Not content with simply pushing the temperature boundaries, Intel wanted to gauge how resilient the machines could be to humidity and air contaminants. To that end, Intel used no humidity controls whatsoever and installed just a standard household air filter "that removed only large particles from the incoming air but permitted fine dust to pass through."
Intel didn't go easy on its machines as it conducted this experiment. The chipmaker says that the servers were working at 90 percent utilization during the testing, crunching large production batch silicon design workloads.
As for the type of servers, Intel says they were standard, single-core, dual-socket, Intel-based machines that were roughly two years old. In other words, Intel didn't enlist specially hardened or ruggedized equipment but instead used the same type of machines found in the company's other datacenters.
During the 10-month test, Intel found that the machines cooled by outside air experienced humidity variations from 4 percent to more than 90 percent, and that it changed rapidly at times. Moreover, "the servers and the interior of the compartment became covered in a layer of dust."
Once the experiment was complete, Intel calculated that the air-economized trailer required 74 percent fewer kWh to keep cool then the air-conditioned trailer. Based on the testing, Intel concluded that in this particular region, at least, it could rely on air-side economizers 91 percent of the time and save $2.9 million on cooling at a 10MW datacenter. That also means significant water savings -- 76 million gallons annually -- and a tremendous carbon-footprint reduction.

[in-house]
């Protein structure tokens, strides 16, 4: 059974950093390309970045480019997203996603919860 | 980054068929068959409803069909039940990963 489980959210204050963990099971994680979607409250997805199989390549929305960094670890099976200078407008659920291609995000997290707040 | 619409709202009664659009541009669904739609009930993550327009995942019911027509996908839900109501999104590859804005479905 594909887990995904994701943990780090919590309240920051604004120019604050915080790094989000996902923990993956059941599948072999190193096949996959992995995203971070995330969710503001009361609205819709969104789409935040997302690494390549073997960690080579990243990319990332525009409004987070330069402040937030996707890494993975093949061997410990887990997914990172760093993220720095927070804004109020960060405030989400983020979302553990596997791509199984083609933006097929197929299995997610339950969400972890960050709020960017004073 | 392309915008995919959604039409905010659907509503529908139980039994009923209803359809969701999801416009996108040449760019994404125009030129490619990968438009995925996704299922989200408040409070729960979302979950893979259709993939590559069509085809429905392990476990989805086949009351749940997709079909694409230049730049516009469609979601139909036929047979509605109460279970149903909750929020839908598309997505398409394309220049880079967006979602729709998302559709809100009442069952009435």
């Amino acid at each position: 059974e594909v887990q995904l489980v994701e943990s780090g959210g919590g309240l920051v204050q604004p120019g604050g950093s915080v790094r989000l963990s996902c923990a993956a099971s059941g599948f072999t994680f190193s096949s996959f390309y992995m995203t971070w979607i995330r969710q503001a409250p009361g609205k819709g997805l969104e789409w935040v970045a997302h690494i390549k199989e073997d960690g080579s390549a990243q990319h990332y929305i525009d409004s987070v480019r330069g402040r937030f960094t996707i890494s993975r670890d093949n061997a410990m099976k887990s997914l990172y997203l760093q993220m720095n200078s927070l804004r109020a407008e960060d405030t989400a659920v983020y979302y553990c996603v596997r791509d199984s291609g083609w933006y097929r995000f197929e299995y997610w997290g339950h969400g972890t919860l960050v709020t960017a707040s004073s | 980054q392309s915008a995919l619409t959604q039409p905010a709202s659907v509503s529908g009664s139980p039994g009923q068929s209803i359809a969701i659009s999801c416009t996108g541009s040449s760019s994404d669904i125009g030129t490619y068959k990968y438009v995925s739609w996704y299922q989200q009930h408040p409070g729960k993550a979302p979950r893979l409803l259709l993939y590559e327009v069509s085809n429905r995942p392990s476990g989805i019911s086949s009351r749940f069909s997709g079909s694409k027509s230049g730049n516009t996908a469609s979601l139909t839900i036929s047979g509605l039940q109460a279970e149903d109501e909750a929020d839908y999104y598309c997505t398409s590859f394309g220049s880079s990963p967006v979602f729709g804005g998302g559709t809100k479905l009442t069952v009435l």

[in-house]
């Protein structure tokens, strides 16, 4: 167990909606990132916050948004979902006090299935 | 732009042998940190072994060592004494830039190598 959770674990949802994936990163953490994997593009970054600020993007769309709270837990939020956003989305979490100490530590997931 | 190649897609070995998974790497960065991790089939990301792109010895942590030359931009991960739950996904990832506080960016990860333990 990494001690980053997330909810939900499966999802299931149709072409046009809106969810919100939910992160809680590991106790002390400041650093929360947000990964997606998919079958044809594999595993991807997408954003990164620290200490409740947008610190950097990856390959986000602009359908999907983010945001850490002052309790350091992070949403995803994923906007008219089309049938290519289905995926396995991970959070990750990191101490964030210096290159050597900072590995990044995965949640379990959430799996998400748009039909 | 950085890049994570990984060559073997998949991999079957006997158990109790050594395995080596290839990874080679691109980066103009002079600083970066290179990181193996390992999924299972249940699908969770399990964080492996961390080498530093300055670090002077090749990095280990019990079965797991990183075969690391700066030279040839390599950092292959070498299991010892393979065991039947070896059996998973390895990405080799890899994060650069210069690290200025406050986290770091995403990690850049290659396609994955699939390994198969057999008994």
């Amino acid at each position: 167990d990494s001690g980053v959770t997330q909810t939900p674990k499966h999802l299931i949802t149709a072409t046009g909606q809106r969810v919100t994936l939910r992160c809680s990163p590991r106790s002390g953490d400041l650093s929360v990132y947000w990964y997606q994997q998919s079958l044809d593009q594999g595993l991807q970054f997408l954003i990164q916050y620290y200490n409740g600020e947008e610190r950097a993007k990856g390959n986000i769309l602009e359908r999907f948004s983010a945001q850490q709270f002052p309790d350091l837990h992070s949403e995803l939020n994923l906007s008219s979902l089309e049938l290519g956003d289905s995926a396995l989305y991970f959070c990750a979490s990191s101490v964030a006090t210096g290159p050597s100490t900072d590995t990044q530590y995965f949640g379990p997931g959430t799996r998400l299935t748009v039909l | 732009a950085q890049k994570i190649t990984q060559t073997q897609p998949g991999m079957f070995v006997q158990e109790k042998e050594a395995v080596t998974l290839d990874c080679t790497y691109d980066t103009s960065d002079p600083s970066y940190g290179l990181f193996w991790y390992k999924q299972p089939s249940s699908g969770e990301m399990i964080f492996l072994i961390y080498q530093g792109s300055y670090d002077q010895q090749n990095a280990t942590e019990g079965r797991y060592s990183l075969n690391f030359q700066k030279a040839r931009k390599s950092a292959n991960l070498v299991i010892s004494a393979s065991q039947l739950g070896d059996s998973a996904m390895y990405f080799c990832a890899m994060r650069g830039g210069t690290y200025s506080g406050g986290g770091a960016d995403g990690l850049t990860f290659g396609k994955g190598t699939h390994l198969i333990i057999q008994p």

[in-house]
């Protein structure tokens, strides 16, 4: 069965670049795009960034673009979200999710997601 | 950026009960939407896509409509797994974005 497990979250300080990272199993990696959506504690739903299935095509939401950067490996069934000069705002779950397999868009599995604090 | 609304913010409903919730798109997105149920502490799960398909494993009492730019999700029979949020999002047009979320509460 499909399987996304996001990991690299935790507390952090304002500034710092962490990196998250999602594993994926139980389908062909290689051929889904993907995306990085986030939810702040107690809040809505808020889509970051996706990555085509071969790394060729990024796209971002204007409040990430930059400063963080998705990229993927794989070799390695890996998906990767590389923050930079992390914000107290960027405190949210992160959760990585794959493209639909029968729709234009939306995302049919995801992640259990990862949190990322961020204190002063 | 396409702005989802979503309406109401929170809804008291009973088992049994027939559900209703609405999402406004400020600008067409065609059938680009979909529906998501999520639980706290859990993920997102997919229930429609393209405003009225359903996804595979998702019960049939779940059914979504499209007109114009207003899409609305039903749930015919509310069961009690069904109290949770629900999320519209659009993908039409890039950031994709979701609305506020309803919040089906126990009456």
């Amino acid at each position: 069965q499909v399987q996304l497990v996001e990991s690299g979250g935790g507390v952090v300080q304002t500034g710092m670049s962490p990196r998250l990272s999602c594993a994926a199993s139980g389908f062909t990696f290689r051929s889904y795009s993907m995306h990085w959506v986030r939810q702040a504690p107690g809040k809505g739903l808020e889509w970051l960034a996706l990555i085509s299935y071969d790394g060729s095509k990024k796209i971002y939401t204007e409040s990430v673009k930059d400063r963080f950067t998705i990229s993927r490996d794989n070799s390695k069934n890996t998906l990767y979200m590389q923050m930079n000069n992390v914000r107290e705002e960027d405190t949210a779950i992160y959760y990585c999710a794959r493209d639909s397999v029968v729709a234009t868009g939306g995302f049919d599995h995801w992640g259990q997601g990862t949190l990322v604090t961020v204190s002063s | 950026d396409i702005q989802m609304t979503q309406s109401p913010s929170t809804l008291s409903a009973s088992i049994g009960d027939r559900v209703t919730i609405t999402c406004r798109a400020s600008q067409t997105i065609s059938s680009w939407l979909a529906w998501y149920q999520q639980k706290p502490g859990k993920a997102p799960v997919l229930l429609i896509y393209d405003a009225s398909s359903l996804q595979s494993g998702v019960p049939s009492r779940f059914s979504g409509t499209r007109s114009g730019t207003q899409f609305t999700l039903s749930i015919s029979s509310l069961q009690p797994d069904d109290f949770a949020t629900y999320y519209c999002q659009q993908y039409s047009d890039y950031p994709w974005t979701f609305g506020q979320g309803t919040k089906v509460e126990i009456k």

The other big question, of course, is how well did the server weather the unusually harsh conditions? After all, a datacenter full of fried or dust-clogged machines is pretty much worthless, no matter how inexpensive it is to cool. The answer: surprisingly well. "Despite the dust and variation in humidity and temperature, there was only a minimal difference between the 4.46 percent failure rate in the economizer compartment and the 3.83 percent failure rate in our main datacenter over the same period," Intel reports. "The failure rate in the trailer compartment with DX [direct-expansion] cooling was 2.45 percent, actually lower than in the main datacenter."
In fact, according to Intel's Atwood, the company sent three sets of identical servers (both type and age) to IBM for a blind study to determine the potential long-term affects of the harsh weather conditions on the machines. The three sets of servers included machines running on the free cooling side of the test facility, servers from the closed-loop cooling side of the test facility, and servers from Intel's enterprise datacenter. "IBM was unable to differentiate the enterprise condition servers from the free cooling servers and/or the closed loop cooling side," Atwood says.
This story, "Intel Finds Significant Savings By Using Free Cooling" was originally published by InfoWorld.